This weekend 60 Minutes has four very different stories.
That venerable crime-fighting institution, Scotland Yard, is currently recruiting good-lookers. No, it doesn’t need more attractive police officers, but rather people with a talent for never forgetting a face. They are called “super recognisers” and they’re the tiny percentage of humans who have the ability to distinguish and differentiate one person’s face from millions of others, even if they’ve only seen that face once, and even if it was years or decades ago. British police have now formed an elite squad of “super recognisers” and their investigative results are so impressive that Australian police are now taking a closer look. And that means if you’ve got something to hide, you’d better watch out.
Reporter: Liz Hayes
Producer: Stephen Rice
At 24, Sam O’Sullivan thought he was invincible. An elite athlete and rising Aussie Rules star, nothing could stop him. Then one day seven months ago he felt slightly ill. At first he thought he had a hangover, then possibly the flu, but he didn’t get better. It turns out an extremely rare flesh-eating superbug had somehow invaded his body and was devouring his muscles. The microbe, called Necrotizing Myositis, was as virulent as it was frightening. Doctors said if Sam was lucky he’d survive, but they’d have to amputate limbs. The more likely outcome, they warned, was death. Sam O’Sullivan’s only hope was to go to war against this killer germ.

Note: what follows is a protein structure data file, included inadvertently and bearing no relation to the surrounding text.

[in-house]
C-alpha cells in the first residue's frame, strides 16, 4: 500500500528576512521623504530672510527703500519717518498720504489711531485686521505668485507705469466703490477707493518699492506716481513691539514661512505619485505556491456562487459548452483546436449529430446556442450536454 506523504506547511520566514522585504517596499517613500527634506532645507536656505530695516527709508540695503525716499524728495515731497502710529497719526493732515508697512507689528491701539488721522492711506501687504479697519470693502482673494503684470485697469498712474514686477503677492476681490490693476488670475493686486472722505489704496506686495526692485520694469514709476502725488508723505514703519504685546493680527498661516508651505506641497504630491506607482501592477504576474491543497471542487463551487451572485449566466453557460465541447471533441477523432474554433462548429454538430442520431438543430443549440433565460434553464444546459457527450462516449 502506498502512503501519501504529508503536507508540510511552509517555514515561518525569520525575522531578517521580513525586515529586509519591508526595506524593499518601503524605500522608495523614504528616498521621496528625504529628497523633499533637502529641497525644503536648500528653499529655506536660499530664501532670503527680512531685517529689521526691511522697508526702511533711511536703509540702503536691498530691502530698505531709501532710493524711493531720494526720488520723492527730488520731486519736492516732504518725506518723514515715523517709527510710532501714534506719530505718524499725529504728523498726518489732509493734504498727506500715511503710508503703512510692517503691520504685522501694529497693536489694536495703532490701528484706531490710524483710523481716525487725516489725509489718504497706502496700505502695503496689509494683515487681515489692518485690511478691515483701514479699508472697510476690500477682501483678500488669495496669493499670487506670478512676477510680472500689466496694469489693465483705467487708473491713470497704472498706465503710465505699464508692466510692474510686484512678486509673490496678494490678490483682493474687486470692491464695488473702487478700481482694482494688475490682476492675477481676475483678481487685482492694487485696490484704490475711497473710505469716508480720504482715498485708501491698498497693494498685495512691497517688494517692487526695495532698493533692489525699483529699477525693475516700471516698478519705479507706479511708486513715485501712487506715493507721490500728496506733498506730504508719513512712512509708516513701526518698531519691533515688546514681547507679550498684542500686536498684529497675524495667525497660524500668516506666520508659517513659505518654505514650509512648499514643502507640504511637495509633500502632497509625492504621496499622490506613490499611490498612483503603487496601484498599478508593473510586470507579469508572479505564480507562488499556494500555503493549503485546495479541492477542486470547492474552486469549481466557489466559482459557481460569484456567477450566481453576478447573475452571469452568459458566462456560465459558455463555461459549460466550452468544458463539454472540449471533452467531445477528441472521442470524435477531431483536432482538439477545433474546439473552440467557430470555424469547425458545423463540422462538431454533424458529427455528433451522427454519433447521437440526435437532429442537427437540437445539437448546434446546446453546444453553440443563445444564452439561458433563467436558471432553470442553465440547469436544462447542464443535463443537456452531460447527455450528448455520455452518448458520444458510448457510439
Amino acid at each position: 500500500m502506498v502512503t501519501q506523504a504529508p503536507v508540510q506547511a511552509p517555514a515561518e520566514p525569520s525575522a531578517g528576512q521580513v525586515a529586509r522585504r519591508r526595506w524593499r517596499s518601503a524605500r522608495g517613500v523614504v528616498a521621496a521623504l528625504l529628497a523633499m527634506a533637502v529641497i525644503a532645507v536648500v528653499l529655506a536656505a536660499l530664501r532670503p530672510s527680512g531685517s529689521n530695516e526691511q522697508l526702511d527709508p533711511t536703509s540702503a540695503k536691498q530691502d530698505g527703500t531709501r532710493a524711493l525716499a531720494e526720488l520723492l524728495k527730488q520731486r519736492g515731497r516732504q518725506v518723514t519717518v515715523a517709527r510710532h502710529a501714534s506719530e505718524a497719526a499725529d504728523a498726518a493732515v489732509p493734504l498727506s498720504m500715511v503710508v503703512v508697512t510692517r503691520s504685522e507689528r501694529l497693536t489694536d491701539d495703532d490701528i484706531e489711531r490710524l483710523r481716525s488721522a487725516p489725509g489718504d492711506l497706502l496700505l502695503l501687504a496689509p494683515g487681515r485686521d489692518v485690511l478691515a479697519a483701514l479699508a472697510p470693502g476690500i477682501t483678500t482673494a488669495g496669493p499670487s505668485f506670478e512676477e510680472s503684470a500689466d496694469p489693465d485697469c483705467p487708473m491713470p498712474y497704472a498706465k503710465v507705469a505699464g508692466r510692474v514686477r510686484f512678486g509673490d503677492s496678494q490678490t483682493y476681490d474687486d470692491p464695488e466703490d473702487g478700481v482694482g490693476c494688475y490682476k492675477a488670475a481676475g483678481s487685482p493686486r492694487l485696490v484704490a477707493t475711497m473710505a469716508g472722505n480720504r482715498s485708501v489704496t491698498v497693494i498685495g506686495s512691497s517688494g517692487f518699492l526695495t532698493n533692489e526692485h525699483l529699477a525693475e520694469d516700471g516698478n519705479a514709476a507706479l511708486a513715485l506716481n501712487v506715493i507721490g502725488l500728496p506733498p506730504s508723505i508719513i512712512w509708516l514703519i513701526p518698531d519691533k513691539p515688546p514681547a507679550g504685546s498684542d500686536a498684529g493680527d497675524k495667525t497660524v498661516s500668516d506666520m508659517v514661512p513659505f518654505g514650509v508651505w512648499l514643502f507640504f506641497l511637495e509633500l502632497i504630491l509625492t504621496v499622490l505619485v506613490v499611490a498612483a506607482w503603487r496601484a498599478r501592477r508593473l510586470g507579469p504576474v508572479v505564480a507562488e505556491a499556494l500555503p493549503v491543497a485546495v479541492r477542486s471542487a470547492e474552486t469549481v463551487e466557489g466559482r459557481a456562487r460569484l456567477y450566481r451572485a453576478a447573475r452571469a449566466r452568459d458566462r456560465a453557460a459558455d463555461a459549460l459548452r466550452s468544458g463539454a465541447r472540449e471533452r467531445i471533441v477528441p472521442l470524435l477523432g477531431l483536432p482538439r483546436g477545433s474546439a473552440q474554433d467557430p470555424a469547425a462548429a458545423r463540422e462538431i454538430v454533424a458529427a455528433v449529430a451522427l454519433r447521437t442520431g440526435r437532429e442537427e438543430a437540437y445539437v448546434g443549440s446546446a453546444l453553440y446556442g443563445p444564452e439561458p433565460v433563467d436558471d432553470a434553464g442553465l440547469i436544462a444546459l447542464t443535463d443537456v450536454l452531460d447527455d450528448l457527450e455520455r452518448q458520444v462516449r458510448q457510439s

Reporter: Tara Brown
Producers: Gareth Harvey, Alice Dalley
When it comes to fun and adventure on the high seas, Australians lead the world. Every year more than a million of us are farewelled by family and friends as we head out on a cruise. And because business is so full steam ahead here, shipbuilders in Germany are working overtime to construct even bigger and more opulent ships. As Michael Usher discovered, the ocean liner assembly line is an astonishing sight that’s only matched by the mega-ships that come off it – one of which will soon be calling Australia home.
Reporter: Michael Usher
Producer: Phil Goyen
HIS FINEST HOUR
It often takes tragedy for people to realise their own incredible strength and courage. Four years ago army engineer Curtis McGrath stood on a landmine in Afghanistan. Both his legs were blown off. But Curtis was the medic on this patrol, so even though he was horrifically injured, he had to supervise his own emergency treatment. In his finest hour, he did a fantastic job – he survived. Back home, Curtis has not only learnt to walk again but has now passed an extraordinary physical test to achieve an incredible dream.
Reporter: Michael Usher
Producer: Alice Dalley
8:15pm Sunday on Nine.